We recently sold our house and will be renting for the near future in the Toronto area. I now have a sizable amount of cash and I am thinking I will pay half the mortgage on our investment property and invest the balance. Is this a bad time to dump a lot of money into the stock market?
Let me get out my crystal ball … oops, sorry, it seems to be broken.
The truth is I have no idea what the stock market will do next week, next month or next year. Nobody does. The only thing I'm comfortable predicting is that, over the long run, the market will rise.
Rather than worry about the market's short-term direction, I suggest you focus on building a properly diversified portfolio. You can accomplish this with low-cost index mutual funds, exchange-traded funds or – if you have the time and knowledge – a portfolio of individual companies. (For some ideas, check out my Strategy Lab model dividend portfolio at tgam.ca/divportfolio.)
I'm a big fan of stocks that pay dividends and raise them regularly. One reason is financial: Studies show that dividend-growing stocks have produced solid returns historically. Another reason is behavioural: When the stocks or funds you own pay a regular dividend and that dividend grows, it's a powerful incentive to stay invested. As the old saying goes, it's time in the market, not timing the market, that creates wealth.
If putting a big chunk of cash to work all at once makes you nervous, you could always invest your money in stages – a little bit now, a little more a few months from now and so on. If the market goes for a tumble, you'll be glad you didn't jump in with both feet. However, studies have shown that the lump-sum approach produces the best results on average; that only makes sense, given that the market's general direction is up.
Whatever you decide, it's important to remain focused on the long run. Market setbacks can't be avoided; they are a normal part of investing and you should not let them derail your plan. Stay diversified, collect your dividends, reinvest them if you don't need the cash – and let time take care of the rest.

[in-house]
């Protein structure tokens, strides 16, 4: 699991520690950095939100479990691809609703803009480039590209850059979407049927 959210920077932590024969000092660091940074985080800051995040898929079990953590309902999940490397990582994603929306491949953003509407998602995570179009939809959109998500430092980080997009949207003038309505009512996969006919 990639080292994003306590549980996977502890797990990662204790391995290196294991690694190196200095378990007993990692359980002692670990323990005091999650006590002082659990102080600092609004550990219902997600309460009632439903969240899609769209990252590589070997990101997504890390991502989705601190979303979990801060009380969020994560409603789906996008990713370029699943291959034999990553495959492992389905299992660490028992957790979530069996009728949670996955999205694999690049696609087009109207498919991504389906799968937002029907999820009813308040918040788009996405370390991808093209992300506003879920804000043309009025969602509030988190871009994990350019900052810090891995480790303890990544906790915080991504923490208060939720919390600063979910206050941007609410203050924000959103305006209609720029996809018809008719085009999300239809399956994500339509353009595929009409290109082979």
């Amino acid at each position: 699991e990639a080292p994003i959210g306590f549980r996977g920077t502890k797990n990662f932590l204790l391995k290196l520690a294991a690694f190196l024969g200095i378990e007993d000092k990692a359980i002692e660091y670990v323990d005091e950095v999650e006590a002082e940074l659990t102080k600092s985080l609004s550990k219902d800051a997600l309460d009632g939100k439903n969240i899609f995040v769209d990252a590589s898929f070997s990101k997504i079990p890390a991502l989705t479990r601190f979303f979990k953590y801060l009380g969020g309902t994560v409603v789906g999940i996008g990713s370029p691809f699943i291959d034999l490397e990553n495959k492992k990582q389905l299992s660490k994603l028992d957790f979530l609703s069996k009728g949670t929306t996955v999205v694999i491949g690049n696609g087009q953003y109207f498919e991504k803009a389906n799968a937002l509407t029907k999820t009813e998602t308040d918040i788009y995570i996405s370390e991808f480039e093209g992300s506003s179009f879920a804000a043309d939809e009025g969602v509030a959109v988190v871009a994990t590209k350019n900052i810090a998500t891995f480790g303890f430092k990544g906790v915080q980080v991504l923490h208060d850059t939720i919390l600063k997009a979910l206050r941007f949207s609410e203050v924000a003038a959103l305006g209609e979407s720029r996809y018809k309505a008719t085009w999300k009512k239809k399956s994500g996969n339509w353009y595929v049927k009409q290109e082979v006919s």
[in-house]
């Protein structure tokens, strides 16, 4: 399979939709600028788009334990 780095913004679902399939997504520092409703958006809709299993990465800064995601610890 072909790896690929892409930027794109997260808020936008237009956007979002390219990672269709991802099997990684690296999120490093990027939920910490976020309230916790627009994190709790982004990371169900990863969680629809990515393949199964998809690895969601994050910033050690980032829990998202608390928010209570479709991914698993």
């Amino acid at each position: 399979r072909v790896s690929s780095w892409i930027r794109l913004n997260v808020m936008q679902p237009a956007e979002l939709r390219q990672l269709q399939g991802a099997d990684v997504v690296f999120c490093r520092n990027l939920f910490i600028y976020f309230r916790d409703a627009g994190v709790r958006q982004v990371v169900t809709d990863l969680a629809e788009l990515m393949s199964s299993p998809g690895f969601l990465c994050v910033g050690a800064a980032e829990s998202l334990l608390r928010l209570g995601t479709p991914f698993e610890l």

In your Yield Hog column, you mentioned that Brookfield Renewable Partners LP (BEP.UN) had an annualized total return of 13.4 per cent for the five years ended June 30, assuming all distributions were reinvested. Does BEP.UN have a dividend-reinvestment plan (DRIP)? Isn't the return you quoted misleading if someone doesn't reinvest their distributions?
Yes, BEP.UN does offer a DRIP, which is administered by its transfer agent, Computershare Trust Company of Canada. The plan allows purchases of fractional units, which means that the entire distribution can be reinvested. Typically, investors need to register shares in their own name in order to enroll in such a "true" DRIP operated by a company's transfer agent.
Many brokers also operate "synthetic" DRIPs (check with your broker to see if BEP.UN is eligible). In most cases, however, broker-operated DRIPs only allow purchases of whole shares, which means that some residual cash will be left sitting in the account when a dividend is reinvested.
Even if you don't reinvest your dividends, total return is still a useful – albeit theoretical – measure.
By including both capital growth and dividends – and assuming all dividends were reinvested – it provides a standardized way to compare the returns of two securities, or the returns of a security and an index. (Many major indexes publish a total return version. For the S&P/TSX composite total return index, for example, enter TSXT-I in the search box at globeandmail.com. Historical values for the total return index can be found here.
Speaking of total returns, several readers have noticed that the calculator at longrundata.com – one of my go-to sources for total return data – has been down for the past few months. The website lost one of its data providers and the owners are trying to find an alternate supplier so they can put the calculator back online.
Another source of total return data is the watchlist tool at globeinvestor.com. If you choose the "dividends" view, you'll get the one-year and five-year total returns. Note: These returns include dividends paid but do not assume they were reinvested.